It’s nearly that time of year when we get our influx of new grads coming into the ward. Pretty exciting stuff!! It’s been about 10 years since I was a grad (time flies!) but I still remember that first day on the ward after my supernumerary shifts, my own patients, no one to countersign what I was doing, I was scared sh*tless!! Lucky for me, the support that was available for us grads doing our grad year in this particular hospital was amazing. I had a fantastic educator who wasn’t afraid to get her hands dirty.
Whether it’s been 10 years or a few months since you’ve done your grad year, you are all the nurses the new grads will be looking to for support in their transition. Nurses have a reputation for ‘eating their young’, which I am wondering if this is more an urban myth then reality because in all my practice, I have never witnessed this. We do need to change this reputation though. Because even though this may not be happening, this is what some grads might think is going to happen, and how anxious would that make someone feel! I remember thinking when I started working as a nurse that I would always be allocated the ‘hard and difficult’ patients because I was the ‘newbie’ and needed to be ‘tested’. This was not the case at all, if anything it was the opposite! And this is what we need to be telling and showing our new grads.
So how do we support our new grads? Sometimes just asking ‘are you going ok?’ is enough. Or ‘give me a yell if you need a hand’, so that they know you are there and they aren’t going to get snowballed under with things. It’s also about education. It’s taking the time out to show them or explain to them things that they are unsure of. Sometimes nurses on the ward need to take up part of that educators role, because the graduate educator can’t be there all the time and education is so important during this time of transition. So if it is their first time putting in an IDC on a ‘real’ patient, then ask them if they want you there for support and to help them (there’s nothing worse then putting on those sterile gloves and then realizing you have forgotten to put something on your sterile field, we all know that feeling!). We care for our patients, we also need to care for each other.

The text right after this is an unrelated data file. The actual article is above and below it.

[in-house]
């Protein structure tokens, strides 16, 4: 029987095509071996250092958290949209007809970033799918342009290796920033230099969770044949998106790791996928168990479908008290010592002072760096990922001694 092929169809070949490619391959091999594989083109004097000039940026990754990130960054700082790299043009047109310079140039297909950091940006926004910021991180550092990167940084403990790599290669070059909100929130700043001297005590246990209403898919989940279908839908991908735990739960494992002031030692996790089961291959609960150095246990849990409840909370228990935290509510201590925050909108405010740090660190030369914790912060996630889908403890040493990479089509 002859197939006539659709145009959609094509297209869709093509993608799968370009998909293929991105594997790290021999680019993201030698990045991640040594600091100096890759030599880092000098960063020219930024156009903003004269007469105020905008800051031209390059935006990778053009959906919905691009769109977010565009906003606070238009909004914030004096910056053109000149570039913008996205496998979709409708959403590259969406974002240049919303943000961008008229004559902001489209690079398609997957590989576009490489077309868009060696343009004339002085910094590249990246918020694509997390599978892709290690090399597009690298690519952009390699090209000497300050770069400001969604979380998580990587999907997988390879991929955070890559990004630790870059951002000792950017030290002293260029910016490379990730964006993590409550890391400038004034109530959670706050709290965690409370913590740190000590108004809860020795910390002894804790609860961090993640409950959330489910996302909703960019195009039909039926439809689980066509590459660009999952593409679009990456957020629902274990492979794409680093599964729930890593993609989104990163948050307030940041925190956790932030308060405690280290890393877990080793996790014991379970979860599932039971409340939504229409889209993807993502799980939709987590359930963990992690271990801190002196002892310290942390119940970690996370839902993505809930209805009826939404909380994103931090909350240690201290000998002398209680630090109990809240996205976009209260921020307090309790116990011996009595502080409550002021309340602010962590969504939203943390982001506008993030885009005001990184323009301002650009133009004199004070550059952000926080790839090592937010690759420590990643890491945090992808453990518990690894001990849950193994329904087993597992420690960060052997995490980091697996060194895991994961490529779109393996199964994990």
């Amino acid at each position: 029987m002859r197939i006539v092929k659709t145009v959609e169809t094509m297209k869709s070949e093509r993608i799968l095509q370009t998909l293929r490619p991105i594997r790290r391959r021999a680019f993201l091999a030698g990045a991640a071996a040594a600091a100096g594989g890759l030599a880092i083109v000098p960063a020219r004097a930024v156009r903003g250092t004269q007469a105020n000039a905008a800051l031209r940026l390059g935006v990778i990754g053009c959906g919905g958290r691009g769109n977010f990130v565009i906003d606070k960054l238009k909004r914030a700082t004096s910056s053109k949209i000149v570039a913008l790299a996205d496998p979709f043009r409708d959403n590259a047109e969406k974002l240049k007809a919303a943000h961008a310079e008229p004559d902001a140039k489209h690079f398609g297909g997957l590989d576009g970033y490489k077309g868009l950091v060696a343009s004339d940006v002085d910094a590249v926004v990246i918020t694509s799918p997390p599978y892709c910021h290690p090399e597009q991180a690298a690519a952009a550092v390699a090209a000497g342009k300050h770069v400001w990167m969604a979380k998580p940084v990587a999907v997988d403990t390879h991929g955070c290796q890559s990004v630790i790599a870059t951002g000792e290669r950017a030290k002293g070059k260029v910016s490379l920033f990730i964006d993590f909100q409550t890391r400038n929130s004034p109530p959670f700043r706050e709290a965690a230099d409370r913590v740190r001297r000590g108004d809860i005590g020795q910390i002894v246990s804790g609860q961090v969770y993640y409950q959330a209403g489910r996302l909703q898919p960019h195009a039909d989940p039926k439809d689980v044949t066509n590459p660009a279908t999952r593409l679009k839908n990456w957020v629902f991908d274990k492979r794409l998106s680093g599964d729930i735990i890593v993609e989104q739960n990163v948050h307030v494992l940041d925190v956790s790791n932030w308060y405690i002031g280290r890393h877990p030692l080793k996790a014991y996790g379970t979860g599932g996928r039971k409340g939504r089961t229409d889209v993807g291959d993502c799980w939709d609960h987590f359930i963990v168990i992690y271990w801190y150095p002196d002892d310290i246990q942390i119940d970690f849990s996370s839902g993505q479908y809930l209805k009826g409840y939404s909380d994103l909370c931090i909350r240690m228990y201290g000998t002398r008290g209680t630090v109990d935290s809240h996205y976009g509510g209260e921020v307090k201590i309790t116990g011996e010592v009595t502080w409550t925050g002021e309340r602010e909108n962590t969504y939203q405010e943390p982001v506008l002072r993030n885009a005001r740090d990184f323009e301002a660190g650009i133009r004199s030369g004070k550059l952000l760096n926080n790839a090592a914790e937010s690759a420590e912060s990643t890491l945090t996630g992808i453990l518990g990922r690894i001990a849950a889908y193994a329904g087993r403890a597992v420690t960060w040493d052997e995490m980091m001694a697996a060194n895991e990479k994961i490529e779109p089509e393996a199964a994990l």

Another thing (which I feel as nurses we do pretty much all the time anyway) is to introduce yourself. It’s something small, but what a difference it makes. If you’re in the tea room and you see a random face and think, I wonder if this is a new grad…then just ask them. They are probably freaking out on the inside wondering who you are! I know from when I was a grad and being a bit on the shy side, at each new rotation I found it difficult getting to know people and then as soon as you did, it was onto the next rotation.
One thing I have found talking to some of our grads, is that they are exhausted. You ask them what they are doing after the shift and most of the time they will say sleeping. Everyday they are learning new things, meeting new people and coping with a demanding and at times relentless workload. It takes its toll. But we can help by just supporting them and letting them know we are there to help them if they need it. They don’t need to do it alone.
The Victorian Government has a pretty good document on Graduate Nurse Program Guidelines which you can find here. It’s a little bit outdated (2003) but a lot of the stuff is still really relevant today. I also found a great article about the transition of new grads and their experiences which is linked here.
Time to get back to work and supporting those new grads, and as you do, take a little trip down memory lane to your own grad year…